• Some are calling it the worst moment in the nine years of Syria’s war: a big claim, given the mass killings and other horrors that have gone on. But the latest is exceptionally hard to hear about. Approximately 1 million Syrians have fled to the last rebel-held territory, Idlib Province, which is in the northwest of the country. The winter has been extremely hard. People are living in tents or out in the open. They are doing anything they can to keep warm, and that includes burning clothes and shoes—anything to live through the night, if only to die the next day. An unknown number of babies and small children have frozen to death. The World Health Organization reported 29 in late January. Even those Americans who oppose intervention in Syria have to wonder, “Should the United States do more, if only in the provision of blankets, heaters, and other items that go under the name ‘humanitarian aid’?”

• Northeastern neighborhoods of Delhi descended into mayhem for three days and nights last month as police watched. For weeks, Muslim Indians had been holding public protests against the new Citizenship Amendment Act, which provides a path to citizenship for illegal immigrants who have fled religious persecution in neighboring countries. The CAA excludes Muslims. It was enacted not long after the government’s revocation, last year, of autonomy for India’s only Muslim-majority state. In Delhi, Hindu mobs began to descend on the protesters. Confrontations led to violence; 46 were killed, most of them Muslims. Rioters set fire to homes, businesses, and four mosques. The Shiv Vihar neighborhood was hit especially hard. When authorities finally bestirred themselves to investigate, they targeted Muslims. In promoting their Hindu-nationalist vision for India, Prime Minister Narendra Modi and his Bharatiya Janata Party have exacerbated longstanding tensions between Hindus and Muslims and emboldened those who would resort to violence to impose Hindu supremacy. In the face of deep sectarian conflict, pluralist liberal democracy in India has always been fragile. It’s too soon to call it finally broken, but not to note that Modi appears resolved to break it.

• The British House of Lords held a debate on whether public toilets ought to be gender-neutral. Lord Lucas argued that “wokeness” has resulted in an abandonment of common sense on the matter. “Some institutions have converted their ladies’ and gents’ communal toilet facilities to gender-neutral. Others have converted changing rooms similarly,” he said. “Is this desirable or justified? What research as to people’s needs is it based on? Has anyone—and women in particular—been consulted?” He further added that women have the most to lose in these situations and that it is quite understandable that they should not want to “find themselves in an enclosed, unobserved space with men.” These are good questions to raise and points to make, even if it is a pity that they have to be.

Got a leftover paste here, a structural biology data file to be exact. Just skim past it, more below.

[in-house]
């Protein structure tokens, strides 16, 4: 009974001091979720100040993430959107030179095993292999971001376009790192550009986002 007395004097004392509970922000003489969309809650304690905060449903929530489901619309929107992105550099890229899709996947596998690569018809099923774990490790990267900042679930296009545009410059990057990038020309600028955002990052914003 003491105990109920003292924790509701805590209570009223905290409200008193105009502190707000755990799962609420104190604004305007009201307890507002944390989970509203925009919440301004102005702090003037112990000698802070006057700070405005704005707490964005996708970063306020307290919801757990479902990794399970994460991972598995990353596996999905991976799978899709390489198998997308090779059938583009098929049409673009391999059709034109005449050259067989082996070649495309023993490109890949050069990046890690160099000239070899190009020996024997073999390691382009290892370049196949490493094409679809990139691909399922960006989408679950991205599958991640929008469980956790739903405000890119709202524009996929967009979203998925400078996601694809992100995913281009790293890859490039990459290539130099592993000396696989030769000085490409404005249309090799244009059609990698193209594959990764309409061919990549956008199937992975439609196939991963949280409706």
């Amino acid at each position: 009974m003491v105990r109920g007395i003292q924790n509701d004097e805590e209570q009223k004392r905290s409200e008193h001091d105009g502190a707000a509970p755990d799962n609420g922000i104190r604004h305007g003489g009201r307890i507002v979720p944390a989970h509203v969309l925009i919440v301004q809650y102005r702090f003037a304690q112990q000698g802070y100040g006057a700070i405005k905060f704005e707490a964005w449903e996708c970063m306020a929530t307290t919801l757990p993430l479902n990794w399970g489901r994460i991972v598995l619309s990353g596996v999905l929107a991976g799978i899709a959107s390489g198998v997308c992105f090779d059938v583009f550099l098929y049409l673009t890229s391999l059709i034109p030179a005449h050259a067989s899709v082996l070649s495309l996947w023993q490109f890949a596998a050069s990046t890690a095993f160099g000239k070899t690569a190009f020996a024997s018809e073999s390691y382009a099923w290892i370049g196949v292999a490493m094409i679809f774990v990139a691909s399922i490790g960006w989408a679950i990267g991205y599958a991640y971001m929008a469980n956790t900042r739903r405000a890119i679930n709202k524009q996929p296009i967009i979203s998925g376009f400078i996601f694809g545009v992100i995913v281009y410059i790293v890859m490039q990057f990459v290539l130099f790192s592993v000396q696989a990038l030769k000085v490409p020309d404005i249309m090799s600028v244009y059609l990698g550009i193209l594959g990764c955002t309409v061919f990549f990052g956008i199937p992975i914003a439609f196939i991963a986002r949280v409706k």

• “Predators harmed innocent children,” Jim Turley, chairman of the Boy Scouts of America, writes in an open letter to men who as members of the organization were abused by volunteers and employees. “And for this I am deeply sorry. The BSA cannot undo what happened to you.” He goes on to explain that the organization is filing for “a voluntary financial restructuring,” or bankruptcy, “to ensure that it can compensate all victims of past abuse.” Faced with hundreds of lawsuits, with more probably to come, BSA plans to establish a fund from which it would settle claims out of court, a plan that it may ask a judge to approve. “We are committed to supporting” the victims “and to doing everything in our power to prevent it from happening to others,” Turley promises. That is, of course, the least that the Boy Scouts can do; also, at this point, the most that it can do. As the Catholic Church in the United States in the past 20 years has demonstrated, institutions can reduce and come close to eliminating the scourge of sexual misconduct within their ranks. BSA has taken the first step, which is to acknowledge past crimes.

• The National Hockey League requires the home team to keep an experienced goaltender available during games, ready to fill in for either side if both of its regular goalies are injured. This happened at a recent Toronto Maple Leafs home game, when a rec-league goalie named Dave Ayres had to suit up quickly with 8:41 left in the second period after both of the visiting Carolina Hurricanes’ netminders went down with injuries. Ayres, who sometimes serves as a practice goalie for the Leafs and drives the Zamboni for their minor-league affiliate, got off to a shaky start in his NHL debut, letting in both shots he faced in the second. But between periods he regained his focus, and in the third he stopped all eight shots, helping the Hurricanes to a 6–3 victory. It’s rare that fans cheer a player on the opposing team after a loss, but that’s what happened this time. Ayres was named the No. 1 star of the game, earned $500, got official credit for the win, and was allowed to keep his jersey. They also serve who only drive the Zamboni . . .